Before moving to California, I was a correspondent at the United Nations Secretariat in New York City. I must admit, I was actually rather jaded by my experience there. While I relished my experiences hearing Hillary Clinton, President Bill Clinton, President Barack Obama and Vice President Al Gore speak in person, I also became aware of how little the UN is actually able to accomplish. The truth is, getting a majority of the world’s countries together to speak about their issues enables a lot of talking with not must listening. Countries come to the table to have their own problems heard, not really to hear the problems of other nations.
When I heard this week that the UN council passed a resolution to protect the rights of gay, lesbian, bisexual and transgendered individuals, introduced by South Africa, I was thus quite surprised – and pleasantly so. This is one of the first major steps the organization has taken in a long time, in my humble opinion.
This is such a subject of contention that the resolution led to abstentions, mostly for representatives of African countries.
The depute assistant secretary of state for international oranganizations, Suzanne Nossel explained, “It really is a key part in setting a new norm that gay rights are human rights and that that has to be accepted globally. It talks about the violence and discrimination that people of LGBT persuasion experience around the world and that those issues … need to be taken seriously. It calls for reporting on what’s going on, where people are being discriminated against, the violence that is taking place, and it really puts the issue squarely on the UN’s agenda going forward.”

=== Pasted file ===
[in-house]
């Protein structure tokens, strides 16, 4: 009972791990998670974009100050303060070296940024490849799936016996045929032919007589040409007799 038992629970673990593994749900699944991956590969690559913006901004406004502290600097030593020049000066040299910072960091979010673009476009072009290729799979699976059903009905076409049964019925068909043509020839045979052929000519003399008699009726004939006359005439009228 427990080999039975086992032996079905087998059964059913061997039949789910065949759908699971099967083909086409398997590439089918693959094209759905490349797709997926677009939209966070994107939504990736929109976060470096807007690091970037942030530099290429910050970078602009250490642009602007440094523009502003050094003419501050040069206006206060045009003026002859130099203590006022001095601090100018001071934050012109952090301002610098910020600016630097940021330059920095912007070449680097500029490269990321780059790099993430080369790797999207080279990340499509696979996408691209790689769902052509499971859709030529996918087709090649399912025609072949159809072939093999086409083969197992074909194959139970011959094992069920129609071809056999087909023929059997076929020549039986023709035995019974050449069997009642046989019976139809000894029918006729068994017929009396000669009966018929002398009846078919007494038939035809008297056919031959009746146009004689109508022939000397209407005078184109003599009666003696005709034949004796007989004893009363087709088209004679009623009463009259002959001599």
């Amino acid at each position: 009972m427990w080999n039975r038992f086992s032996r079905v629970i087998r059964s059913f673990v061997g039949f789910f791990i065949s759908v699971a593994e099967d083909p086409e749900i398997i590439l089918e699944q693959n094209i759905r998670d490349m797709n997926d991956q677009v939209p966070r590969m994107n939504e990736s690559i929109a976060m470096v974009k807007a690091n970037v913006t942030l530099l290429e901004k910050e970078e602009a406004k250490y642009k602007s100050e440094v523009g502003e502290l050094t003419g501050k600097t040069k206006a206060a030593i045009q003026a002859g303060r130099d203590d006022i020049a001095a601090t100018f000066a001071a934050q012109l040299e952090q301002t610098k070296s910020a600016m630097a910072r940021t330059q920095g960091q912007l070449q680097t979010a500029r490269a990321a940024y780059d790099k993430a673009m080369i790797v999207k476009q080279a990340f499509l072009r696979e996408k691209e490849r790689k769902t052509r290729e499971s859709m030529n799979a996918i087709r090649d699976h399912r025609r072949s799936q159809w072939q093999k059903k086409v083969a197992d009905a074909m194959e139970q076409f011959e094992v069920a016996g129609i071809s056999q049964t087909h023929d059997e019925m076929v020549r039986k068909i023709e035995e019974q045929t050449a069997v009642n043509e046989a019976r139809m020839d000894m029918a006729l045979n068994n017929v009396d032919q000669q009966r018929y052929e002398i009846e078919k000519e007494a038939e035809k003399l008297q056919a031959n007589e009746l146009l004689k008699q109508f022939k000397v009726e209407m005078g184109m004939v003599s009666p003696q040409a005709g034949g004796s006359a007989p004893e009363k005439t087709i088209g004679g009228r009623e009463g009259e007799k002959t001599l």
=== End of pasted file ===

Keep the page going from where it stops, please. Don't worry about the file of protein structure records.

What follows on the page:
No truer words.
The resolution came on the heels of New York moving one step closer to approving same-sex marriage in the state as well. In fact, New York’s Roy McDonald, a Republican, even came forward this week in favor of marriage approval:
These are all key steps in protecting and championing the rights of LGBT persons nationwide and internationally as well.
The United States ambassador to the UN, Susan Rice, said the resolution “marks a victory for defenders of human rights. It sends a clear message that abuses based on sexual orientation and gender identity must end.”
Hillary Clinton, the U.S. Secretary of State, added, “gay rights are human rights and human rights are gay rights.”
Clinton continued, “Men and women are harassed, beaten, subjected to sexual violence, even killed, because of who they are and whom they love. Some are driven from their homes or countries, and many who become refugees confront new threats in their countries of asylum. In some places, violence against the LGBT community is permitted by law and inflamed by public calls to violence; in others, it persists insidiously behind closed doors.”
You go, girl!